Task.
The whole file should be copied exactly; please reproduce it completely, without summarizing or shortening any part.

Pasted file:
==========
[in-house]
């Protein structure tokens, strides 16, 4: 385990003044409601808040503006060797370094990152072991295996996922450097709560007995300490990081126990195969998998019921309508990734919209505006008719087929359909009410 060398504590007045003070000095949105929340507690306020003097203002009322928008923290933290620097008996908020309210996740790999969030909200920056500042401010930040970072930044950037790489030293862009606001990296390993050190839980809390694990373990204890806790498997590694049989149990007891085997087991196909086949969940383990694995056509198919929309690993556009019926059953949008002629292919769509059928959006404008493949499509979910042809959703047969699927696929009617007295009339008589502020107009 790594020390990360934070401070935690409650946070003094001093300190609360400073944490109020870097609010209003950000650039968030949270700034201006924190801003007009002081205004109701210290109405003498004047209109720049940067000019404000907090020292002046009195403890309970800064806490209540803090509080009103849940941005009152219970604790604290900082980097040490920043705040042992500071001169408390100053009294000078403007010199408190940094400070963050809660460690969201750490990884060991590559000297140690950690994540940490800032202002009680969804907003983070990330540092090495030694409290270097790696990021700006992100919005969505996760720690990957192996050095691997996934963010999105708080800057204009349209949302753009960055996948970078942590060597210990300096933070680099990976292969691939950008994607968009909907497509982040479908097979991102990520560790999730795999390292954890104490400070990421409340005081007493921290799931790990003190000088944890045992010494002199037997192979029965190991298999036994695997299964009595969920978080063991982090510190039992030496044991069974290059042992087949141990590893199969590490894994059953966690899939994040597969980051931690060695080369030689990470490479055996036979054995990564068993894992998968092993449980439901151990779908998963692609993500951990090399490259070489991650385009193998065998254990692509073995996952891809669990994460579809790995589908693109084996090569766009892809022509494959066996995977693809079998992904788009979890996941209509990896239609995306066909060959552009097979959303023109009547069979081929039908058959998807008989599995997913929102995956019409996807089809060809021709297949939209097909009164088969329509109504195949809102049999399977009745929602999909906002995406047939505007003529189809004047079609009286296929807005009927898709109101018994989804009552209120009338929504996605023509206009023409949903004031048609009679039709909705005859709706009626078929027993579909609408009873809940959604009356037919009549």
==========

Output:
[in-house]
């Protein structure tokens, strides 16, 4: 385990003044409601808040503006060797370094990152072991295996996922450097709560007995300490990081126990195969998998019921309508990734919209505006008719087929359909009410 060398504590007045003070000095949105929340507690306020003097203002009322928008923290933290620097008996908020309210996740790999969030909200920056500042401010930040970072930044950037790489030293862009606001990296390993050190839980809390694990373990204890806790498997590694049989149990007891085997087991196909086949969940383990694995056509198919929309690993556009019926059953949008002629292919769509059928959006404008493949499509979910042809959703047969699927696929009617007295009339008589502020107009 790594020390990360934070401070935690409650946070003094001093300190609360400073944490109020870097609010209003950000650039968030949270700034201006924190801003007009002081205004109701210290109405003498004047209109720049940067000019404000907090020292002046009195403890309970800064806490209540803090509080009103849940941005009152219970604790604290900082980097040490920043705040042992500071001169408390100053009294000078403007010199408190940094400070963050809660460690969201750490990884060991590559000297140690950690994540940490800032202002009680969804907003983070990330540092090495030694409290270097790696990021700006992100919005969505996760720690990957192996050095691997996934963010999105708080800057204009349209949302753009960055996948970078942590060597210990300096933070680099990976292969691939950008994607968009909907497509982040479908097979991102990520560790999730795999390292954890104490400070990421409340005081007493921290799931790990003190000088944890045992010494002199037997192979029965190991298999036994695997299964009595969920978080063991982090510190039992030496044991069974290059042992087949141990590893199969590490894994059953966690899939994040597969980051931690060695080369030689990470490479055996036979054995990564068993894992998968092993449980439901151990779908998963692609993500951990090399490259070489991650385009193998065998254990692509073995996952891809669990994460579809790995589908693109084996090569766009892809022509494959066996995977693809079998992904788009979890996941209509990896239609995306066909060959552009097979959303023109009547069979081929039908058959998807008989599995997913929102995956019409996807089809060809021709297949939209097909009164088969329509109504195949809102049999399977009745929602999909906002995406047939505007003529189809004047079609009286296929807005009927898709109101018994989804009552209120009338929504996605023509206009023409949903004031048609009679039709909705005859709706009626078929027993579909609408009873809940959604009356037919009549």